1. ‘You’re So Inspiring!’
Of all backhanded compliments, this one is probably the most common.
I recently participated in a protest that aims to evoke discussion about sexual violence and serve as a way of healing those who have been violated. At the protest, I met someone who said he enjoys participating in the protest because he’s always “inspired” by the bravery of those who have experienced sexual violence.
Immediately, I started panicking. I was planning on talking about my rape on the evening of the march. What if my story was too sad? Not inspiring enough? What if I make people feel bad instead of good about themselves?
Then I reminded myself that I shouldn’t be worried about that. My story is sad – I shouldn’t make it sound more happy or positive than what it is solely to help other people.
I tell my story to heal myself, not to inspire others.
As I’ve written before, people are often expected to talk about their experiences of sexual violence in order to inspire others.
This can be incredibly problematic: Not only do we dehumanize people when we reduce them to sources of “inspiration,” but we also often end up silencing those who want to tell their story but don’t feel that it’s inspiring or positive enough.
If you like being around those who have experienced sexual violence not because you want to support us, but because you want us to inspire you, please rethink your motives.
It’s one thing to be positively moved by someone’s story; it’s another to reduce them to a source of inspiration.
Our value as humans should not depend on how inspiring we are.
Value me on the days I conquer the world, but value me on the days I can’t get out of bed, too. Value me when my story makes you feel positive and comforted, but also when it shakes you to your core and reminds you that the world can be a really cruel place.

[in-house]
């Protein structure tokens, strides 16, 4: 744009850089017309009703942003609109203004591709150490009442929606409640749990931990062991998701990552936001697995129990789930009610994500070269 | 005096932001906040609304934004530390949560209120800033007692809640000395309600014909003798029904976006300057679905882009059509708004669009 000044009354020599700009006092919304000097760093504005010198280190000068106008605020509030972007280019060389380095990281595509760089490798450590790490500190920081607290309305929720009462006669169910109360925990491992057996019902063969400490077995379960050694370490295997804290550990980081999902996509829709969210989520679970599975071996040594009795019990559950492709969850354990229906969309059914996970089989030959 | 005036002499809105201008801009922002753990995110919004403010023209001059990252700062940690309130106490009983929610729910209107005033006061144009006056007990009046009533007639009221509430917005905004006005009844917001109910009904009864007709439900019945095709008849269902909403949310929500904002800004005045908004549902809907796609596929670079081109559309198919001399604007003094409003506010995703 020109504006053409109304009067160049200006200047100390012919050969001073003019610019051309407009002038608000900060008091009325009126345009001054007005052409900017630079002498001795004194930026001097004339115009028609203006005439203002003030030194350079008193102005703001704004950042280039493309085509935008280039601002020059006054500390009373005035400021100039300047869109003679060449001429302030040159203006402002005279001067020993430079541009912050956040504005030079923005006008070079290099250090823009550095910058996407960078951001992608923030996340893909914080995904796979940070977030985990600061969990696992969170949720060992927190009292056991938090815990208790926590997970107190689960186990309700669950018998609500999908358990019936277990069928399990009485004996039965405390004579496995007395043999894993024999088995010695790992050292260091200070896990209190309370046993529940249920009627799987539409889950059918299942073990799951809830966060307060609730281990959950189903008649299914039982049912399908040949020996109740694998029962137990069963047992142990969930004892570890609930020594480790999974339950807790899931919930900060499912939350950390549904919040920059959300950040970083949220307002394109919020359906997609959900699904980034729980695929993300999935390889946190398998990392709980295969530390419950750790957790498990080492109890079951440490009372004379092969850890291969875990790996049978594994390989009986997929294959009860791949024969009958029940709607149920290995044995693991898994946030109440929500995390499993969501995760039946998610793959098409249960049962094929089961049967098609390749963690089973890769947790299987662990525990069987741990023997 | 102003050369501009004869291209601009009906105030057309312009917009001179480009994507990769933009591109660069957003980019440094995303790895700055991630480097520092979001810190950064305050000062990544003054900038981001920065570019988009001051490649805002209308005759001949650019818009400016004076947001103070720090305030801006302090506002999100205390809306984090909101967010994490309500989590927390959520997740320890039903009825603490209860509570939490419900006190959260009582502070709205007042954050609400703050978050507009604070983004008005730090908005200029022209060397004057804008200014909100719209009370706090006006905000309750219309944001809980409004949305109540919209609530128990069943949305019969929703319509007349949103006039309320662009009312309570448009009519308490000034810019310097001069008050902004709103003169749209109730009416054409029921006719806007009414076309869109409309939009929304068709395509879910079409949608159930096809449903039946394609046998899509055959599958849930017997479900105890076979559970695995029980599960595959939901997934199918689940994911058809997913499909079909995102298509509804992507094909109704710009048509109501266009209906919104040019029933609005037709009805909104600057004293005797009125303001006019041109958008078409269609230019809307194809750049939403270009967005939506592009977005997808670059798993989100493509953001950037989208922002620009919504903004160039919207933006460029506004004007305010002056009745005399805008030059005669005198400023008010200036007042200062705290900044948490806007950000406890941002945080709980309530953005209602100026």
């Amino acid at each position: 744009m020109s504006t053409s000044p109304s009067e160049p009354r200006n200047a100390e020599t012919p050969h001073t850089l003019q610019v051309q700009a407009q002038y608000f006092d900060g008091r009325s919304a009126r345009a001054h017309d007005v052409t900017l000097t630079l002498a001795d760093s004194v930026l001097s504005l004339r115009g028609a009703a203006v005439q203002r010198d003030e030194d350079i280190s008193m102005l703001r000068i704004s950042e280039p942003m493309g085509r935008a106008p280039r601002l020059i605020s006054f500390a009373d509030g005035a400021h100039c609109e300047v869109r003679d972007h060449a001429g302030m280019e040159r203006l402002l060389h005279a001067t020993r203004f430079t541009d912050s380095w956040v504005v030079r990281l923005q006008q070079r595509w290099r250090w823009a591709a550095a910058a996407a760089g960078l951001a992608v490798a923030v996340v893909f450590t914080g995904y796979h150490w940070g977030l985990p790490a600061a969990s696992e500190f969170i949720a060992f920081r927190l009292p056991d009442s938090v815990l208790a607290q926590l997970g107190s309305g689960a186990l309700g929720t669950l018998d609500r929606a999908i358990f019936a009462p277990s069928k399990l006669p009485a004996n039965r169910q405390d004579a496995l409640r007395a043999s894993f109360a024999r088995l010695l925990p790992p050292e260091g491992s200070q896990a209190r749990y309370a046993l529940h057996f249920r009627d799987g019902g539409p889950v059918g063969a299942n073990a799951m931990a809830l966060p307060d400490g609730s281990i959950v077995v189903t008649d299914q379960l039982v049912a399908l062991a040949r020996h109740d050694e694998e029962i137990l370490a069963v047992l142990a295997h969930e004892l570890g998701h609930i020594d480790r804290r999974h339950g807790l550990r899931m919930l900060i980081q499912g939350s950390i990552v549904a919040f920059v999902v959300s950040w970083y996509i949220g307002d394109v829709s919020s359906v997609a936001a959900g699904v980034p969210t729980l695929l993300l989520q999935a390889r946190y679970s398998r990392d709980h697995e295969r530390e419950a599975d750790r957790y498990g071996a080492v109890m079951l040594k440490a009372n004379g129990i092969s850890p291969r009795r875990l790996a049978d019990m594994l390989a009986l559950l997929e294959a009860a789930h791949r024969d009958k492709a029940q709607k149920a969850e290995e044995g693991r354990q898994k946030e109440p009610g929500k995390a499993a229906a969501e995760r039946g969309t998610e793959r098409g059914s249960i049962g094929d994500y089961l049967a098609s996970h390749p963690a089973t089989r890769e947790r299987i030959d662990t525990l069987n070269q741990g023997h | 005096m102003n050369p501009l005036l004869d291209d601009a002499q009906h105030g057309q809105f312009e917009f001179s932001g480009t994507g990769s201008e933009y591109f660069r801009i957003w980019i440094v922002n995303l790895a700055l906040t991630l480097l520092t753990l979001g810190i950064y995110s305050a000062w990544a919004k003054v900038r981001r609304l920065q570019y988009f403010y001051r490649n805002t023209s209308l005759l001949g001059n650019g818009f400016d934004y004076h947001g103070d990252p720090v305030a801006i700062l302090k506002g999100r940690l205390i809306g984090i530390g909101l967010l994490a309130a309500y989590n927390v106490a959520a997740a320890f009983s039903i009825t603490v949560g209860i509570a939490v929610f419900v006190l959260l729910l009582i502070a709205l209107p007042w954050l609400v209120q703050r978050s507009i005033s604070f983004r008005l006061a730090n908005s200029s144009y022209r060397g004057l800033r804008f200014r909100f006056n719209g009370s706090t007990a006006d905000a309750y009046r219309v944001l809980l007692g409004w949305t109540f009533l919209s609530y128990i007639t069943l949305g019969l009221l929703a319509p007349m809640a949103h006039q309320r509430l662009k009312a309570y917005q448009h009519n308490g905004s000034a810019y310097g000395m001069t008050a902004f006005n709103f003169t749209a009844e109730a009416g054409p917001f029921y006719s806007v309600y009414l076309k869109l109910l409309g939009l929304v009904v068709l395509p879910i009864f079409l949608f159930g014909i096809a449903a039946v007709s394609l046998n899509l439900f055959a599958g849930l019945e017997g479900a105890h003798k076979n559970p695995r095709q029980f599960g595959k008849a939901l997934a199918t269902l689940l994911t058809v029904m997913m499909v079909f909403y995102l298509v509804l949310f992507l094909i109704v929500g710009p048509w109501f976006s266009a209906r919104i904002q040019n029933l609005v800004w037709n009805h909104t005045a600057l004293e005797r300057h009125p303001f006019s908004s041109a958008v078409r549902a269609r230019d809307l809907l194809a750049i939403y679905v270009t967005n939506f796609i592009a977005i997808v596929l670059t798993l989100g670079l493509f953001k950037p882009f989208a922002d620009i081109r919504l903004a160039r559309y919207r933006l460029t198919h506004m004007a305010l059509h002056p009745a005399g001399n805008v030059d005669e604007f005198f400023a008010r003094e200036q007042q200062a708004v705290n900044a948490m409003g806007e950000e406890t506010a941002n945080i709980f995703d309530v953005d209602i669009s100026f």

Value us not because we inspire you, but because we’re human.
2. ‘You’re Not a Victim – You’re a Survivor!’
I’ve written about labels before. While I focused then on the queer community, some of those ideas apply to nearly all marginalized groups: Self-identification is a powerful and necessary tool in healing and fighting oppression.
And this applies to people who have been sexually assaulted, too: Choosing to label ourselves and our experiences in a certain way can be really empowering.
Some people who have experienced sexual violence use the term “survivor” – and many sexual violence organizations opt to use this term, too, which is why so many well-meaning people use it.
And for many people, it feels empowering to use the term “survivor.” It reminds them that they have overcome a difficult experience.
In many ways, using the term “survivor” to describe those who have experienced sexual violence is powerful and beautiful. But it’s important to remember that some people don’t identify with the term – and it’s crucial we don’t impose that label on them.
I personally understand the appeal of the term “survivor,” but I’ve never identified with the term. On the other hand, I don’t mind using the term “victim” because I was, indeed, the victim of a horrific crime. I’m not ashamed of the fact that a crime was committed against me, simply because it wasn’t my fault.
So when people inadvertently demonize the term “victim,” it makes me – and many others – feel really uncomfortable. It feels like we’re having a label taken away from us, and another label imposed on us.
1. ‘You’re So Inspiring!’